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FDP Forum / Guitar Mods, Repairs, and Projects / Preserving Worn or Reliced Hardware



Aug 13th, 2017 09:11 AM   Edit   Profile  

I have a telecaster that I bought new in 97 and has been my main electric guitar ever since. My hands sweat a lot and I haven't been good about wiping it down after playing so the hardware all has a fair amount of visible wear (pitting on the chrome control plate and neck pickup cover, rust on the pickguard screws). I love the worn in look that it has now but I also don't want it to eventually degrade to the point that I have to start replacing these parts.

Is there any way to slow or stop the rust/corrosion on these parts without trying to "fix" them?

Contributing Member

The rain sounds like

a round of applause
Aug 13th, 2017 09:19 AM   Edit   Profile  

"I haven't been good about wiping it down after playing..."


That's the best way to preserve it as it is. If you coat it with something, it will look like it's coated with something.

Get into the habit if wiping off the metal parts after *every* time you pick up the guitar. Go to Target (or similar) and buy a few cheepo cotton terrycloth face towels, and toss one into every guitar's case.

That will remind you to use the thing when you put the guitar away. It takes maybe one whole minute to really clean off the metal parts.



Aug 13th, 2017 09:53 AM   Edit   Profile  

I have been in that habit for the last couple of years (ever since I bought a jazz bass and decided to baby it) but the first 15 years or so did their damage. I am guessing even with a good wipe down the rust on the screws will continue to grow (it completely covers most of them already) and I don't know enough about chrome corrosion to know what to expect there.

Beyond the post playing wipe down, I currently put a little 3-in-1 oil on all the metal bits then wipe it off with each restringing. I'm not sure if that helps or not, but it seems worth a shot to give it a thin layer of oil.

Surely there is something the guys who do relic guitars do to keep them looking the current amount of damaged right?

Contributing Member

Broke Down

in the Brassicas
Aug 13th, 2017 01:44 PM   Edit   Profile  

Check the screws under your right hand, and if they're corroded more than their neighbours, swap them around. Last week I *just* managed to get the nearest the hand pickup screw out of a 1974 Rickenbacker bass. It had never been moved, was full of rust and there was nearly no Phillips cross shape surface left in the head.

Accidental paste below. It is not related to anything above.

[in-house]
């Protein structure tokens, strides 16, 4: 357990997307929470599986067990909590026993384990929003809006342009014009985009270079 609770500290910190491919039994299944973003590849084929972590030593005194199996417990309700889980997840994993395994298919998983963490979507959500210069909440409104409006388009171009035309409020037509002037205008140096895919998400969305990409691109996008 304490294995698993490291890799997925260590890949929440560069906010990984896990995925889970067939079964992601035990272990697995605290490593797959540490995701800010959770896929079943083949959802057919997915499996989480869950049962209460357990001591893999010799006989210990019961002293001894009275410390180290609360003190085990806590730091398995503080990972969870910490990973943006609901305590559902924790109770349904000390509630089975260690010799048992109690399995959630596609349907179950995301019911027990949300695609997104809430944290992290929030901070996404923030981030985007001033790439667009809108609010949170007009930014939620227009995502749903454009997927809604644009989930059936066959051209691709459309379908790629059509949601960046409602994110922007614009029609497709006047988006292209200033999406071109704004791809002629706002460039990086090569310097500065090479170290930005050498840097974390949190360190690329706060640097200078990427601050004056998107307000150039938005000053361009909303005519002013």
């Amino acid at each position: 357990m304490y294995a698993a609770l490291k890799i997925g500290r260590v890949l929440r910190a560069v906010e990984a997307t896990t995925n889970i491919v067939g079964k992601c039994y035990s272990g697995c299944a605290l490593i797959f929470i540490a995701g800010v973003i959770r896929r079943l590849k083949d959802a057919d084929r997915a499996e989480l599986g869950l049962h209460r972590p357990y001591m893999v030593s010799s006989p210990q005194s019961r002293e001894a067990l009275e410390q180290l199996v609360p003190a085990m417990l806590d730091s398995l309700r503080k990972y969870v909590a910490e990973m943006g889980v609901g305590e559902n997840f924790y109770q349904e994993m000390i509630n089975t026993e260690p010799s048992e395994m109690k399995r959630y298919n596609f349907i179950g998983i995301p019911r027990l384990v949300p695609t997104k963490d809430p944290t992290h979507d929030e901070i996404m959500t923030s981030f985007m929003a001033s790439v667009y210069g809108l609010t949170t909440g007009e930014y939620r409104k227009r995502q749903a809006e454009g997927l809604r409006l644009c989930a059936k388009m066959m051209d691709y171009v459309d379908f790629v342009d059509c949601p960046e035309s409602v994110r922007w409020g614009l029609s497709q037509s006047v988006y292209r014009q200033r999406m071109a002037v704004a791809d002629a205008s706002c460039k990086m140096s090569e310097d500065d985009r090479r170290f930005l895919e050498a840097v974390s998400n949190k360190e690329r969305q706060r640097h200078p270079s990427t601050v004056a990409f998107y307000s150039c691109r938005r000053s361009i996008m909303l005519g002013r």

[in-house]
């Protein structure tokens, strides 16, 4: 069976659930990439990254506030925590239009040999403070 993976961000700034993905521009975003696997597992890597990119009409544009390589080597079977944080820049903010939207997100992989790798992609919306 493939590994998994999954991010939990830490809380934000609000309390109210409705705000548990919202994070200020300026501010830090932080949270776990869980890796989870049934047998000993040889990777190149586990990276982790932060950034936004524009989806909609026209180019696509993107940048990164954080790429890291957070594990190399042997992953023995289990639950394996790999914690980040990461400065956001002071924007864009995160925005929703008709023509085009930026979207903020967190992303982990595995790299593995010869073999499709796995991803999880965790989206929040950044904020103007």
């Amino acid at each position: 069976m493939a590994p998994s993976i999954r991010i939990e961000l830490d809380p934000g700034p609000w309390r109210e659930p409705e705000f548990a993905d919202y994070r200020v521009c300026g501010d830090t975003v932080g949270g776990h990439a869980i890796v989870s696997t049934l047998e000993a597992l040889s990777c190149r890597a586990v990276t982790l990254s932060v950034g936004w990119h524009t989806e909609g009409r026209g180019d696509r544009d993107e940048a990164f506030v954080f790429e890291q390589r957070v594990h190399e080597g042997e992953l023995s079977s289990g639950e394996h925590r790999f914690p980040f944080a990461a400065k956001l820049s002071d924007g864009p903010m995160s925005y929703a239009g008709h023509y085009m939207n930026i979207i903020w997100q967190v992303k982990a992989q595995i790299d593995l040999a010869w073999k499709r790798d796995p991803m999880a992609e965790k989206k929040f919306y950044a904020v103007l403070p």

Aug 13th, 2017 03:04 PM   Edit   Profile  

"Surely there is something the guys who do relic guitars do to keep them looking the current amount of damaged right?"

Actually, I've had to have Fender send replacement bridges because they over reliced and needed new saddles.

If you have the squarish cast saddles on your Tele (an American Standard from that year would) then those screws can get frozen in there with rust. The machining is pretty tight. You can buy replacement screws if that is the easiest route for you.

If your setup techniques are good enough and you're going to pull it apart at some point (for example, changing a pickup or whatever) you can take the whole bridge apart and soak it in a cleaner, backing out the screws so the cleaner can get down into the threads. This means starting from scratch on a setup, which is a lot of work, and not for everyone.

Alternatively, you can do this: get each saddle level. Remove just one side screw of each saddle for cleaning at a time, so you have the other one still in there as a reference. Clean them up with the cleaner of your choice, both the screw and the saddle, reinstall to the correct height, and repeat for the other side.

Dabbing some cleaner on the top won't hurt, but it won't do a whole lot either. Enough for periodic maintenance, I guess, but to really get it clean it won't go down deep enough because of the tight machining. Grabbing and allen key and wiggling the screw back and forth a bit might help, though.

For cleaners, really anything you like and can tolerate would be fine. Be aware that anything runny that will go into the wood can be an issue. This is where 3-in-1 can be dangerous, because it really likes to soak into wood and get weird. If you use something like naphtha, or an electronics cleaner, those can soak into the wood, but do very little (if any) damage.

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New Jersey

I'm back with the otters again
Aug 14th, 2017 06:58 AM   Edit   Profile  

Just keeping it clean will do 90% of the preservation. Dead skin and dust provides a place for moisture to hang out. Wash your hand before you play and you won't leave nearly as much guck. Wiping down the strings and the frets can cut the fret wear significantly as the oxides of both the metal of the frets and the strings are the abrasives that cause most of the fret wear (my theory and it doesn't cause any harm).

FDP Forum / Guitar Mods, Repairs, and Projects / Preserving Worn or Reliced Hardware

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